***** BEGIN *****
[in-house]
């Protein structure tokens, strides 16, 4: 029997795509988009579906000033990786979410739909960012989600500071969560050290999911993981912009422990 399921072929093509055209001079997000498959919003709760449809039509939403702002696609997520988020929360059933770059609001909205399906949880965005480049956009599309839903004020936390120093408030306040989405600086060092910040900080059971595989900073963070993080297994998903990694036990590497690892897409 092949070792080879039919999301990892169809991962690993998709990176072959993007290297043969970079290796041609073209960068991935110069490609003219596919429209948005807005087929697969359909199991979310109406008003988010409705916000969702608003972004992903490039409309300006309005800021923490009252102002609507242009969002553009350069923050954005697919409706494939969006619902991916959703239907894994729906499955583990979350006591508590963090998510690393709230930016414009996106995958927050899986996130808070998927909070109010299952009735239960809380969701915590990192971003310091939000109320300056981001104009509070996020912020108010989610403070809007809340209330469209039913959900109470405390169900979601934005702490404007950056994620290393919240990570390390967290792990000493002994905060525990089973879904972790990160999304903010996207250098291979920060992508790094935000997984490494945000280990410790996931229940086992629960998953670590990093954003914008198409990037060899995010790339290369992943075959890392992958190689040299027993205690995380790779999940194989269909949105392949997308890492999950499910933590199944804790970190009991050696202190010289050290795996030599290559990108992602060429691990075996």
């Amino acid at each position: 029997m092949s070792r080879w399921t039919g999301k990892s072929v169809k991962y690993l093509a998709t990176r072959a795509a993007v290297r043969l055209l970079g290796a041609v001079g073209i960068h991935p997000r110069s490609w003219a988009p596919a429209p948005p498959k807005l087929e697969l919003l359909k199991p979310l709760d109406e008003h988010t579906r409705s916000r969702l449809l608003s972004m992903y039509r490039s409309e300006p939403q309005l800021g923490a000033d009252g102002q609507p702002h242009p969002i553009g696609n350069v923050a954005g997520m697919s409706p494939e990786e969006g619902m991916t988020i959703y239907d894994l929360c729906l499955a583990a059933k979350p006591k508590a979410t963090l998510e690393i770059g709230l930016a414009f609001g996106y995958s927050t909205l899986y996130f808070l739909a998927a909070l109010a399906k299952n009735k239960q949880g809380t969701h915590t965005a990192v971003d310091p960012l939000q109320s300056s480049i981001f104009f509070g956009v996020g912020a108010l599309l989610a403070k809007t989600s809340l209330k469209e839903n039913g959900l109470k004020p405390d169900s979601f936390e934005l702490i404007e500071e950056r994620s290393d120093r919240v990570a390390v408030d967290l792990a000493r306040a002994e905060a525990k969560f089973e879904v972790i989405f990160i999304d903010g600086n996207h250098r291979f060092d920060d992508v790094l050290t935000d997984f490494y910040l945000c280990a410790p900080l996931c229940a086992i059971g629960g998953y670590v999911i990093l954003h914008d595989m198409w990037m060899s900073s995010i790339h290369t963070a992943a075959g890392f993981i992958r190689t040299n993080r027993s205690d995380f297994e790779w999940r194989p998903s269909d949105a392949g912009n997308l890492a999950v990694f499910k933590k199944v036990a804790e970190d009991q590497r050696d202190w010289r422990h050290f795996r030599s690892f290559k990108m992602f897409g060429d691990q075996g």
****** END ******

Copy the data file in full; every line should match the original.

[in-house]
């Protein structure tokens, strides 16, 4: 029997795509988009579906000033990786979410739909960012989600500071969560050290999911993981912009422990 399921072929093509055209001079997000498959919003709760449809039509939403702002696609997520988020929360059933770059609001909205399906949880965005480049956009599309839903004020936390120093408030306040989405600086060092910040900080059971595989900073963070993080297994998903990694036990590497690892897409 092949070792080879039919999301990892169809991962690993998709990176072959993007290297043969970079290796041609073209960068991935110069490609003219596919429209948005807005087929697969359909199991979310109406008003988010409705916000969702608003972004992903490039409309300006309005800021923490009252102002609507242009969002553009350069923050954005697919409706494939969006619902991916959703239907894994729906499955583990979350006591508590963090998510690393709230930016414009996106995958927050899986996130808070998927909070109010299952009735239960809380969701915590990192971003310091939000109320300056981001104009509070996020912020108010989610403070809007809340209330469209039913959900109470405390169900979601934005702490404007950056994620290393919240990570390390967290792990000493002994905060525990089973879904972790990160999304903010996207250098291979920060992508790094935000997984490494945000280990410790996931229940086992629960998953670590990093954003914008198409990037060899995010790339290369992943075959890392992958190689040299027993205690995380790779999940194989269909949105392949997308890492999950499910933590199944804790970190009991050696202190010289050290795996030599290559990108992602060429691990075996």
């Amino acid at each position: 029997m092949s070792r080879w399921t039919g999301k990892s072929v169809k991962y690993l093509a998709t990176r072959a795509a993007v290297r043969l055209l970079g290796a041609v001079g073209i960068h991935p997000r110069s490609w003219a988009p596919a429209p948005p498959k807005l087929e697969l919003l359909k199991p979310l709760d109406e008003h988010t579906r409705s916000r969702l449809l608003s972004m992903y039509r490039s409309e300006p939403q309005l800021g923490a000033d009252g102002q609507p702002h242009p969002i553009g696609n350069v923050a954005g997520m697919s409706p494939e990786e969006g619902m991916t988020i959703y239907d894994l929360c729906l499955a583990a059933k979350p006591k508590a979410t963090l998510e690393i770059g709230l930016a414009f609001g996106y995958s927050t909205l899986y996130f808070l739909a998927a909070l109010a399906k299952n009735k239960q949880g809380t969701h915590t965005a990192v971003d310091p960012l939000q109320s300056s480049i981001f104009f509070g956009v996020g912020a108010l599309l989610a403070k809007t989600s809340l209330k469209e839903n039913g959900l109470k004020p405390d169900s979601f936390e934005l702490i404007e500071e950056r994620s290393d120093r919240v990570a390390v408030d967290l792990a000493r306040a002994e905060a525990k969560f089973e879904v972790i989405f990160i999304d903010g600086n996207h250098r291979f060092d920060d992508v790094l050290t935000d997984f490494y910040l945000c280990a410790p900080l996931c229940a086992i059971g629960g998953y670590v999911i990093l954003h914008d595989m198409w990037m060899s900073s995010i790339h290369t963070a992943a075959g890392f993981i992958r190689t040299n993080r027993s205690d995380f297994e790779w999940r194989p998903s269909d949105a392949g912009n997308l890492a999950v990694f499910k933590k199944v036990a804790e970190d009991q590497r050696d202190w010289r422990h050290f795996r030599s690892f290559k990108m992602f897409g060429d691990q075996g």